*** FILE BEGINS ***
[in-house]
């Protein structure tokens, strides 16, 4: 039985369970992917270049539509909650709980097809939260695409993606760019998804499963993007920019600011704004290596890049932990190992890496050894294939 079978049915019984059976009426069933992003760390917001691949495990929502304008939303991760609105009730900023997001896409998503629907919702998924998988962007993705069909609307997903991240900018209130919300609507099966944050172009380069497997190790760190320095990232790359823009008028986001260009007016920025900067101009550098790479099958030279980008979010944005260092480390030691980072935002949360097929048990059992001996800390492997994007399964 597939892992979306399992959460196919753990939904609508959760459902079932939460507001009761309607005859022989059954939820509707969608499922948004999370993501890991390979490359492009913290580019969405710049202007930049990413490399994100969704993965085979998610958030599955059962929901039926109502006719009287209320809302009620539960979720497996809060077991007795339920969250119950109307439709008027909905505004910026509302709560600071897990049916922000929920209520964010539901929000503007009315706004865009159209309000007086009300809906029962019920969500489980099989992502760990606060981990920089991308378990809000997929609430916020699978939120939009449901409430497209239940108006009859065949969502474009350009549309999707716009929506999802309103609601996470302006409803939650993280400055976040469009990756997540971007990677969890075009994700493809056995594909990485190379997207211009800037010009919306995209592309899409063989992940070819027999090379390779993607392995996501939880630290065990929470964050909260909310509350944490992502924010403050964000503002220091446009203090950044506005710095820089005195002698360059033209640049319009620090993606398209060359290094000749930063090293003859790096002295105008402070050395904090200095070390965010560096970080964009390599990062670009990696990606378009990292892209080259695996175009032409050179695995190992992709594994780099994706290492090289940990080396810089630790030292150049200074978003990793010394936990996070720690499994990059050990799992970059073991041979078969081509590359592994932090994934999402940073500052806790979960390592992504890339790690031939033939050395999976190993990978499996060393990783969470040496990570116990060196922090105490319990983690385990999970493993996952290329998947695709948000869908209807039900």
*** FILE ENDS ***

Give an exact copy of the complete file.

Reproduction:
[in-house]
């Protein structure tokens, strides 16, 4: 039985369970992917270049539509909650709980097809939260695409993606760019998804499963993007920019600011704004290596890049932990190992890496050894294939 079978049915019984059976009426069933992003760390917001691949495990929502304008939303991760609105009730900023997001896409998503629907919702998924998988962007993705069909609307997903991240900018209130919300609507099966944050172009380069497997190790760190320095990232790359823009008028986001260009007016920025900067101009550098790479099958030279980008979010944005260092480390030691980072935002949360097929048990059992001996800390492997994007399964 597939892992979306399992959460196919753990939904609508959760459902079932939460507001009761309607005859022989059954939820509707969608499922948004999370993501890991390979490359492009913290580019969405710049202007930049990413490399994100969704993965085979998610958030599955059962929901039926109502006719009287209320809302009620539960979720497996809060077991007795339920969250119950109307439709008027909905505004910026509302709560600071897990049916922000929920209520964010539901929000503007009315706004865009159209309000007086009300809906029962019920969500489980099989992502760990606060981990920089991308378990809000997929609430916020699978939120939009449901409430497209239940108006009859065949969502474009350009549309999707716009929506999802309103609601996470302006409803939650993280400055976040469009990756997540971007990677969890075009994700493809056995594909990485190379997207211009800037010009919306995209592309899409063989992940070819027999090379390779993607392995996501939880630290065990929470964050909260909310509350944490992502924010403050964000503002220091446009203090950044506005710095820089005195002698360059033209640049319009620090993606398209060359290094000749930063090293003859790096002295105008402070050395904090200095070390965010560096970080964009390599990062670009990696990606378009990292892209080259695996175009032409050179695995190992992709594994780099994706290492090289940990080396810089630790030292150049200074978003990793010394936990996070720690499994990059050990799992970059073991041979078969081509590359592994932090994934999402940073500052806790979960390592992504890339790690031939033939050395999976190993990978499996060393990783969470040496990570116990060196922090105490319990983690385990999970493993996952290329998947695709948000869908209807039900």